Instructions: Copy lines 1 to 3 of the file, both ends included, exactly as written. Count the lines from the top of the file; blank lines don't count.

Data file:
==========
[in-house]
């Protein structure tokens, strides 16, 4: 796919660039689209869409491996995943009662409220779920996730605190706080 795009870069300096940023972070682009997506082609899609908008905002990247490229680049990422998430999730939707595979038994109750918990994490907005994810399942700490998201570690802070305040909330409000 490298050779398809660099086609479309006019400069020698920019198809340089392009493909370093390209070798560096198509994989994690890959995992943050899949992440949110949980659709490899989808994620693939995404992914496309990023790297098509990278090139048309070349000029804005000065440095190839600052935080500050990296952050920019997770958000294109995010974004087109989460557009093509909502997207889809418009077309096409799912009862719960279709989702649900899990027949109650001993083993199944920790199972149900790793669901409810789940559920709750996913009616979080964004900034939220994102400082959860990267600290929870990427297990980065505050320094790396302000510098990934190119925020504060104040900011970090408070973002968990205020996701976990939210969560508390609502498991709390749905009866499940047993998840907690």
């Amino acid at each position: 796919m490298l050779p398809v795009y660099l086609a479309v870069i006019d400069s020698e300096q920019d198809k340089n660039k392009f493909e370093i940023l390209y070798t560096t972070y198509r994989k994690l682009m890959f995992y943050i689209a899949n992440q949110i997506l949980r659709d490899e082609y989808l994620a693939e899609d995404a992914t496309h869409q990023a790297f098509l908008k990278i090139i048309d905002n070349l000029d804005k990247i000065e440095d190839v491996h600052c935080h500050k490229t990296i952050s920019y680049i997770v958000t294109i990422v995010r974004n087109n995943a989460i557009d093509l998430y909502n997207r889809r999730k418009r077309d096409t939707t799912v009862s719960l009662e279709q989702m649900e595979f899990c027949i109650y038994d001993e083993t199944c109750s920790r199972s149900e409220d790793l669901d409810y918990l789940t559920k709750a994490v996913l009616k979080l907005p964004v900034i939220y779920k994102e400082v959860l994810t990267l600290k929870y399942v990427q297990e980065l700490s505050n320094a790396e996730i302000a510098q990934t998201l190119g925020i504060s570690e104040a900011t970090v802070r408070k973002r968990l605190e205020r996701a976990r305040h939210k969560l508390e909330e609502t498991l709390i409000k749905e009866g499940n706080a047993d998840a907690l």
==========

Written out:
[in-house]
């Protein structure tokens, strides 16, 4: 796919660039689209869409491996995943009662409220779920996730605190706080 795009870069300096940023972070682009997506082609899609908008905002990247490229680049990422998430999730939707595979038994109750918990994490907005994810399942700490998201570690802070305040909330409000 490298050779398809660099086609479309006019400069020698920019198809340089392009493909370093390209070798560096198509994989994690890959995992943050899949992440949110949980659709490899989808994620693939995404992914496309990023790297098509990278090139048309070349000029804005000065440095190839600052935080500050990296952050920019997770958000294109995010974004087109989460557009093509909502997207889809418009077309096409799912009862719960279709989702649900899990027949109650001993083993199944920790199972149900790793669901409810789940559920709750996913009616979080964004900034939220994102400082959860990267600290929870990427297990980065505050320094790396302000510098990934190119925020504060104040900011970090408070973002968990205020996701976990939210969560508390609502498991709390749905009866499940047993998840907690």
């Amino acid at each position: 796919m490298l050779p398809v795009y660099l086609a479309v870069i006019d400069s020698e300096q920019d198809k340089n660039k392009f493909e370093i940023l390209y070798t560096t972070y198509r994989k994690l682009m890959f995992y943050i689209a899949n992440q949110i997506l949980r659709d490899e082609y989808l994620a693939e899609d995404a992914t496309h869409q990023a790297f098509l908008k990278i090139i048309d905002n070349l000029d804005k990247i000065e440095d190839v491996h600052c935080h500050k490229t990296i952050s920019y680049i997770v958000t294109i990422v995010r974004n087109n995943a989460i557009d093509l998430y909502n997207r889809r999730k418009r077309d096409t939707t799912v009862s719960l009662e279709q989702m649900e595979f899990c027949i109650y038994d001993e083993t199944c109750s920790r199972s149900e409220d790793l669901d409810y918990l789940t559920k709750a994490v996913l009616k979080l907005p964004v900034i939220y779920k994102e400082v959860l994810t990267l600290k929870y399942v990427q297990e980065l700490s505050n320094a790396e996730i302000a510098q990934t998201l190119g925020i504060s570690e104040a900011t970090v802070r408070k973002r968990l605190e205020r996701a976990r305040h939210k969560l508390e909330e609502t498991l709390i409000k749905e009866g499940n706080a047993d998840a907690l």